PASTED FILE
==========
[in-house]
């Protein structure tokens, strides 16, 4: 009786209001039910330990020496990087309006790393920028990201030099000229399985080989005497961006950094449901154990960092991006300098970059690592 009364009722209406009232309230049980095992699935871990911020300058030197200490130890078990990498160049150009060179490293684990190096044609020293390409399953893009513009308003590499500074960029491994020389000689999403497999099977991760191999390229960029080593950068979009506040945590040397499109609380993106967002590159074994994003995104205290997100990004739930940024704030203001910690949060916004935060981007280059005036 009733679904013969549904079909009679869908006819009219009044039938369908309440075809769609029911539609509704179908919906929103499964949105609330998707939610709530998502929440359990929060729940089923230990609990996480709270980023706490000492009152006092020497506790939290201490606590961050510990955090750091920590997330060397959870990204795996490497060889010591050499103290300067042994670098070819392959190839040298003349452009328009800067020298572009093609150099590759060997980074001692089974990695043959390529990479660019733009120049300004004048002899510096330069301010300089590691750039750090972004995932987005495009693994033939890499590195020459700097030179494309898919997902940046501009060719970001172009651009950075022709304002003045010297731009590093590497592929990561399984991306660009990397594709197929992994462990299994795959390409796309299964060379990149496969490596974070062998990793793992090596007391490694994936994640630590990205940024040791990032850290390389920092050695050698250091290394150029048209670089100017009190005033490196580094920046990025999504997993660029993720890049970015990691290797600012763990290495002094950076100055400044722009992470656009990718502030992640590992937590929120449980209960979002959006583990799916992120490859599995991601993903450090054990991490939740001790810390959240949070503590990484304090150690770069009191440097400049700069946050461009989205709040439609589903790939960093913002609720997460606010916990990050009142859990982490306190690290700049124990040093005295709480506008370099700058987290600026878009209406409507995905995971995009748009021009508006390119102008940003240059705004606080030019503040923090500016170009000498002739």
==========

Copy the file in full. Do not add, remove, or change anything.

[in-house]
């Protein structure tokens, strides 16, 4: 009786209001039910330990020496990087309006790393920028990201030099000229399985080989005497961006950094449901154990960092991006300098970059690592 009364009722209406009232309230049980095992699935871990911020300058030197200490130890078990990498160049150009060179490293684990190096044609020293390409399953893009513009308003590499500074960029491994020389000689999403497999099977991760191999390229960029080593950068979009506040945590040397499109609380993106967002590159074994994003995104205290997100990004739930940024704030203001910690949060916004935060981007280059005036 009733679904013969549904079909009679869908006819009219009044039938369908309440075809769609029911539609509704179908919906929103499964949105609330998707939610709530998502929440359990929060729940089923230990609990996480709270980023706490000492009152006092020497506790939290201490606590961050510990955090750091920590997330060397959870990204795996490497060889010591050499103290300067042994670098070819392959190839040298003349452009328009800067020298572009093609150099590759060997980074001692089974990695043959390529990479660019733009120049300004004048002899510096330069301010300089590691750039750090972004995932987005495009693994033939890499590195020459700097030179494309898919997902940046501009060719970001172009651009950075022709304002003045010297731009590093590497592929990561399984991306660009990397594709197929992994462990299994795959390409796309299964060379990149496969490596974070062998990793793992090596007391490694994936994640630590990205940024040791990032850290390389920092050695050698250091290394150029048209670089100017009190005033490196580094920046990025999504997993660029993720890049970015990691290797600012763990290495002094950076100055400044722009992470656009990718502030992640590992937590929120449980209960979002959006583990799916992120490859599995991601993903450090054990991490939740001790810390959240949070503590990484304090150690770069009191440097400049700069946050461009989205709040439609589903790939960093913002609720997460606010916990990050009142859990982490306190690290700049124990040093005295709480506008370099700058987290600026878009209406409507995905995971995009748009021009508006390119102008940003240059705004606080030019503040923090500016170009000498002739």